Well, here’s my nickel’s worth, especially regarding the last statement about the teaching and conditioning of players from a young age forward. Eller, in my book and from my viewpoint of what happened (I was watching the game live), has been hurt badly and needlessly. Sure, Gryba may have been in a reactionary stance, doing exactly what he has been conditioned to do over the years. And I get that it is a tough game and blah, blah, blah. I have delivered these types of hits in the past (I’m not proud of them now) to those unsuspecting. And I have been on the end of them. They are easy to deliver—especially when the recipient is an opponent who doesn’t see you coming. They are also kind of gutless. I always justified it by telling myself it was okay because I was usually one of the smallest guys out there. I was wrong.
Lost in all of the dissecting minutiae is one thing I have heard no one say, and one thing that never gets talked about: Gryba didn’t have to make the hit! Yes, he did not have to “freight train” Eller! He had position on him, could have easily contained him, they were 160 feet from the Sens’ net and a potential scoring chance, and last but not least, he didn’t have to go “through” the player to make a defensive play! He had to have known for a fact that Eller was vulnerable and should have handled the situation accordingly.
But that’s not what the game teaches, is it? In the big, bad macho world of upper-level hockey, if Gryba didn’t annihilate Eller, he might have been subjected to criticism that he was a soft player. That’s the dual tragedy of this event. No matter how long the Habs’ last in the tourney, Eller won’t be back. I have to believe that his season is over. Gryba will come back Tuesday eve, and in a few days the event will fade out of the news cycle until the next time around. But Eller in all likelihood will have a long road back before he feels normal again, whatever that is for a pro hockey player.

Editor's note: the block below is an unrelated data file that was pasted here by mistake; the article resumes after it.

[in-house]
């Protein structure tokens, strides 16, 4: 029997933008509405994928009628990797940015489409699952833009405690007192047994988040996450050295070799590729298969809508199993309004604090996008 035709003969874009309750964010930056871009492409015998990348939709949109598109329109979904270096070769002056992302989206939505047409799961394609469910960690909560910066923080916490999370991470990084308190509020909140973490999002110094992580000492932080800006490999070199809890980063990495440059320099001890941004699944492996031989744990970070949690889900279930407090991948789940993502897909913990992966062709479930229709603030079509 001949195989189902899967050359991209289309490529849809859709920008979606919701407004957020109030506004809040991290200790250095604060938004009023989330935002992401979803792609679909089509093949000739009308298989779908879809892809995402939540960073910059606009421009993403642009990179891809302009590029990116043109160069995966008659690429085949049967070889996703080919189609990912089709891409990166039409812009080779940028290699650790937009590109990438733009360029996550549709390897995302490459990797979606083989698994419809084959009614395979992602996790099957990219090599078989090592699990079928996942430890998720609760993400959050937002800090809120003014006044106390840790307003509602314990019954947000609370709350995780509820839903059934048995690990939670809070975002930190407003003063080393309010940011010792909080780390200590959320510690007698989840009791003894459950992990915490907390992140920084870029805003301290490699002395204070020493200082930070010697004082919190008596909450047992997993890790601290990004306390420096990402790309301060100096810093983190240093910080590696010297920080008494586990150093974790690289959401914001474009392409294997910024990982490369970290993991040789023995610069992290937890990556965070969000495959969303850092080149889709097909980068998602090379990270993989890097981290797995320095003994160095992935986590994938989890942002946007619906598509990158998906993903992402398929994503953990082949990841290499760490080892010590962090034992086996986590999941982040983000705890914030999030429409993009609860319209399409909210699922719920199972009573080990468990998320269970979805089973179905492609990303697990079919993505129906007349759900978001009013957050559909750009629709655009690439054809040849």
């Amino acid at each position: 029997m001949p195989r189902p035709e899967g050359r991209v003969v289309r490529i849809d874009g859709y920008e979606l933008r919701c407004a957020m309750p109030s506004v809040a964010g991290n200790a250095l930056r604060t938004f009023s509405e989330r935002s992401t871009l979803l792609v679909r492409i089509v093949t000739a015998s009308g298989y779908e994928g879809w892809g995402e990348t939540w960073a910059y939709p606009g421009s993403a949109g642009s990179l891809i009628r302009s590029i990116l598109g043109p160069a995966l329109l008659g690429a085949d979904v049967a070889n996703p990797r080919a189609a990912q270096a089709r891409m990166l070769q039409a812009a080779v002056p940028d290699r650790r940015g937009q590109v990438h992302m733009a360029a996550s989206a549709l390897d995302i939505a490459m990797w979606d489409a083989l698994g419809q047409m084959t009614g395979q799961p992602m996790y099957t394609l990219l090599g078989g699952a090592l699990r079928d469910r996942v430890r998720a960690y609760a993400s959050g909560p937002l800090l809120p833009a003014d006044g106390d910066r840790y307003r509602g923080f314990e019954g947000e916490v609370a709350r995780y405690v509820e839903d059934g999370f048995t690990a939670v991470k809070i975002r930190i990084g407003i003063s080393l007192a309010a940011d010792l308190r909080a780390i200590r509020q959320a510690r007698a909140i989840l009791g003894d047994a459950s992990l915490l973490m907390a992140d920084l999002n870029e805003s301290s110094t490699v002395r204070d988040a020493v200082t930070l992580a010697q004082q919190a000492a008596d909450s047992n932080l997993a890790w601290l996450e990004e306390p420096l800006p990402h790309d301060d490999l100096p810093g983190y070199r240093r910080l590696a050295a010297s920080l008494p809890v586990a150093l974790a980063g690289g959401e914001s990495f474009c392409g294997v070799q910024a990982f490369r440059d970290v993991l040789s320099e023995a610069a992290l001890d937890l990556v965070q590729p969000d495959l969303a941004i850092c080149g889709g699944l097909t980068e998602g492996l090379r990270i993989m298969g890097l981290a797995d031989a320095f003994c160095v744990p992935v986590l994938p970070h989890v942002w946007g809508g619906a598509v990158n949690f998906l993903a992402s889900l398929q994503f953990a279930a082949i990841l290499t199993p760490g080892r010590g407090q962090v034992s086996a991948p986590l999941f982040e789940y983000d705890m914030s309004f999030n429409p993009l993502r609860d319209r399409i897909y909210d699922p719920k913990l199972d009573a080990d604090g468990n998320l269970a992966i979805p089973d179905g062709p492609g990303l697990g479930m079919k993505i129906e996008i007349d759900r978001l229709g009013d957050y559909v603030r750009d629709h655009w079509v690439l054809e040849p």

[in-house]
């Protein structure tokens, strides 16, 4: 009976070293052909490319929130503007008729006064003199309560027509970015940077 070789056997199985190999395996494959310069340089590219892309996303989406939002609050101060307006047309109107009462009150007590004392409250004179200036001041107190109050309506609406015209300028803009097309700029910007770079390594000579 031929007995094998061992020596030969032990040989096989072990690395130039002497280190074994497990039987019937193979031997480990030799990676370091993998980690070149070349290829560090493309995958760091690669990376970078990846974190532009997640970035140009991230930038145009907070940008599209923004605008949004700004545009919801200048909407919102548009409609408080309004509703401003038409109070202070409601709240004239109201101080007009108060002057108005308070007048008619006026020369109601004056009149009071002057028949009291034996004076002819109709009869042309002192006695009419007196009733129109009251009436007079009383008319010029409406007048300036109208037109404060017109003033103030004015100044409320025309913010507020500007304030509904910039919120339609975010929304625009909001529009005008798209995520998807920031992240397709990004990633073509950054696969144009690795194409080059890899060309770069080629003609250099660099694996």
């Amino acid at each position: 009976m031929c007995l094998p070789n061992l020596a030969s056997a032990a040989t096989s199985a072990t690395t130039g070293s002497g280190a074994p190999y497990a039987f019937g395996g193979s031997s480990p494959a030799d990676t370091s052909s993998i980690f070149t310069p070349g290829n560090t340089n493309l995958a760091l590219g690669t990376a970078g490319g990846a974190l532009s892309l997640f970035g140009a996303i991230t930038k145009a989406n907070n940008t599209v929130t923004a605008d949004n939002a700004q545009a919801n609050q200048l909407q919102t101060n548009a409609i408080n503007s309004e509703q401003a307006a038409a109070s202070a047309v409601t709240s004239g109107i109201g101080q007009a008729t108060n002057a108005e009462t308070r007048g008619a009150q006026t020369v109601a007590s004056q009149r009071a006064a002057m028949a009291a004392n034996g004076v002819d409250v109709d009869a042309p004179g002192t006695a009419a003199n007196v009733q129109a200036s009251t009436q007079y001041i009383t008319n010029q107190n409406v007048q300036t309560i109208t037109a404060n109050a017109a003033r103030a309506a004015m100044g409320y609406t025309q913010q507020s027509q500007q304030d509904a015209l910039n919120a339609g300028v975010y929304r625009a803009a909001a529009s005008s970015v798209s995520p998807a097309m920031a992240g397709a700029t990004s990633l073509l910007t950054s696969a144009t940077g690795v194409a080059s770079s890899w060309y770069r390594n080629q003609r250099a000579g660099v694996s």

And sometime in the not-too-distant future, an event just like this will happen again. There will be the usual hand-wringing and questions of why and how did this happen, and a guy will get suspended for a couple of games. Big deal. It is time to get this crap out of the game once and for all. Simple as that. What if Gryba just played Eller to contain him rather than knock him senseless? Would fewer tickets be sold? Would some misguided faux tough-guy fans feel slighted? What if Gryba, knowing full well that Eller’s teammate made a mistake and sent him a pass in a manner he shouldn’t have, had backed off and not made that hit?
Neither do I buy the cliché that “it’s a fast game and sometimes stuff just happens out there.” Wrong. Hockey players are amongst the smartest athletes going (maybe you can’t always tell). I can’t ever remember a moment when I didn’t know exactly what was happening out there and what was going to happen. That’s the biggest lie in the game. I just have one question: is Gryba’s two-game suspension going to stop this from happening again?  I already have my answer…. PEACE
Marc Elliott is a freelance sports opinion writer who splits time between his hometown in Illinois and Minnesota. Elliott grew up in the Twin Cities with many of his childhood neighbors working or playing for the Vikings and Twins. He participated in baseball, football and hockey before settling on hockey as his own number one sport. Elliott wrote “The Masked Fan Speaks” column for the Lake County News Chronicle for ten years and was a prominent guest on the former “All Sports” WDSM 710AM in Duluth.